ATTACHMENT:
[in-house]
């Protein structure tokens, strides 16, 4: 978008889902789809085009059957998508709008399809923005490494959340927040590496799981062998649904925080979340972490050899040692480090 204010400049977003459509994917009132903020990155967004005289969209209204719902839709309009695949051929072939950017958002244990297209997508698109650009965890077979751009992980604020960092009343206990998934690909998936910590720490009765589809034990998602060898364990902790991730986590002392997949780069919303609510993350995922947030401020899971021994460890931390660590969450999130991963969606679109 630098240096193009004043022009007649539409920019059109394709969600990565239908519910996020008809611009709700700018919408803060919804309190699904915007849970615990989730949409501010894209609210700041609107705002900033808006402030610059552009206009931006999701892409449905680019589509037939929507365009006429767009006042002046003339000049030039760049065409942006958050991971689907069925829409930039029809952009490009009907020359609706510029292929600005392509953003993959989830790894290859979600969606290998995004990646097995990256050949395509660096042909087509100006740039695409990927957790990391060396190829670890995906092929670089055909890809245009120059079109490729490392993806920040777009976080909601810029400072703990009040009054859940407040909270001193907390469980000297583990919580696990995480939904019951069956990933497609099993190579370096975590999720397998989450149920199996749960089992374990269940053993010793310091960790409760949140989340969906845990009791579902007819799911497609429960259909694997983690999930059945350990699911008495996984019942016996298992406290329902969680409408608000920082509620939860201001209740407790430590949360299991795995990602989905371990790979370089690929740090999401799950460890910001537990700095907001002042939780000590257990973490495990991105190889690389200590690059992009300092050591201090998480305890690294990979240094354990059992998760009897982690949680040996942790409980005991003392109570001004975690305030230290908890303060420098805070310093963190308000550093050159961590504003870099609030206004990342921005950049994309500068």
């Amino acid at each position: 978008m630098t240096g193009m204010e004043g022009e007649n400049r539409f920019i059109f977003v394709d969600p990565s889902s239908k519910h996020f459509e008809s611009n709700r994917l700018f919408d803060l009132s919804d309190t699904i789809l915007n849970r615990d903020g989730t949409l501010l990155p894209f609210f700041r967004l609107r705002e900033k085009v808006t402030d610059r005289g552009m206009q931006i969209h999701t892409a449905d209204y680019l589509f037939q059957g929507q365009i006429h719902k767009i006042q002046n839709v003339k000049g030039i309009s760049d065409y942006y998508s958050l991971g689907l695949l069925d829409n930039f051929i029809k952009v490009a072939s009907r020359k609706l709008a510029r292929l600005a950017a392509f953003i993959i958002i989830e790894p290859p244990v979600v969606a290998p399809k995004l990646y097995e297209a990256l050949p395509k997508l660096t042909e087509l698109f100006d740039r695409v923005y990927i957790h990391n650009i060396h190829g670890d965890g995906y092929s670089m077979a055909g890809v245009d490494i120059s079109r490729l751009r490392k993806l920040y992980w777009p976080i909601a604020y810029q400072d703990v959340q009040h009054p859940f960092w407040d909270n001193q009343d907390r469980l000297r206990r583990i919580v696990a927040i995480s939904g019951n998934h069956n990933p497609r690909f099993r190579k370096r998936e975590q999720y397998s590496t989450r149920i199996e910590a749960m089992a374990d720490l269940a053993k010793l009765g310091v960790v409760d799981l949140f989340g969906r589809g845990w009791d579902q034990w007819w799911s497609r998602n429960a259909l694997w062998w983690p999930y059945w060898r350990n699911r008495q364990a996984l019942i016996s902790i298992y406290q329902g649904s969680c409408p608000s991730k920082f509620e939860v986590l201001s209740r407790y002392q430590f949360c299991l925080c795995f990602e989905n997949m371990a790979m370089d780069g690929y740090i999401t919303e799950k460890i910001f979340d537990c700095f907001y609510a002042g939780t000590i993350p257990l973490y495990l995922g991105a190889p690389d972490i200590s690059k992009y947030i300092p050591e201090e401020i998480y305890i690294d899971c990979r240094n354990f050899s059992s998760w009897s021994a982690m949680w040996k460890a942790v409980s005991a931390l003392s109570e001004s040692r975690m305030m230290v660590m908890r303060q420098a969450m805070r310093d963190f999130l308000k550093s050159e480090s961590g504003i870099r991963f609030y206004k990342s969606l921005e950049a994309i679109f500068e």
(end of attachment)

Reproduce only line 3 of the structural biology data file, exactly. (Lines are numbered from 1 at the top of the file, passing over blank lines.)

């Amino acid at each position: 978008m630098t240096g193009m204010e004043g022009e007649n400049r539409f920019i059109f977003v394709d969600p990565s889902s239908k519910h996020f459509e008809s611009n709700r994917l700018f919408d803060l009132s919804d309190t699904i789809l915007n849970r615990d903020g989730t949409l501010l990155p894209f609210f700041r967004l609107r705002e900033k085009v808006t402030d610059r005289g552009m206009q931006i969209h999701t892409a449905d209204y680019l589509f037939q059957g929507q365009i006429h719902k767009i006042q002046n839709v003339k000049g030039i309009s760049d065409y942006y998508s958050l991971g689907l695949l069925d829409n930039f051929i029809k952009v490009a072939s009907r020359k609706l709008a510029r292929l600005a950017a392509f953003i993959i958002i989830e790894p290859p244990v979600v969606a290998p399809k995004l990646y097995e297209a990256l050949p395509k997508l660096t042909e087509l698109f100006d740039r695409v923005y990927i957790h990391n650009i060396h190829g670890d965890g995906y092929s670089m077979a055909g890809v245009d490494i120059s079109r490729l751009r490392k993806l920040y992980w777009p976080i909601a604020y810029q400072d703990v959340q009040h009054p859940f960092w407040d909270n001193q009343d907390r469980l000297r206990r583990i919580v696990a927040i995480s939904g019951n998934h069956n990933p497609r690909f099993r190579k370096r998936e975590q999720y397998s590496t989450r149920i199996e910590a749960m089992a374990d720490l269940a053993k010793l009765g310091v960790v409760d799981l949140f989340g969906r589809g845990w009791d579902q034990w007819w799911s497609r998602n429960a259909l694997w062998w983690p999930y059945w060898r350990n699911r008495q364990a996984l019942i016996s902790i298992y406290q329902g649904s969680c409408p608000s991730k920082f509620e939860v986590l201001s209740r407790y002392q430590f949360c299991l925080c795995f990602e989905n997949m371990a790979m370089d780069g690929y740090i999401t919303e799950k460890i910001f979340d537990c700095f907001y609510a002042g939780t000590i993350p257990l973490y495990l995922g991105a190889p690389d972490i200590s690059k992009y947030i300092p050591e201090e401020i998480y305890i690294d899971c990979r240094n354990f050899s059992s998760w009897s021994a982690m949680w040996k460890a942790v409980s005991a931390l003392s109570e001004s040692r975690m305030m230290v660590m908890r303060q420098a969450m805070r310093d963190f999130l308000k550093s050159e480090s961590g504003i870099r991963f609030y206004k990342s969606l921005e950049a994309i679109f500068e």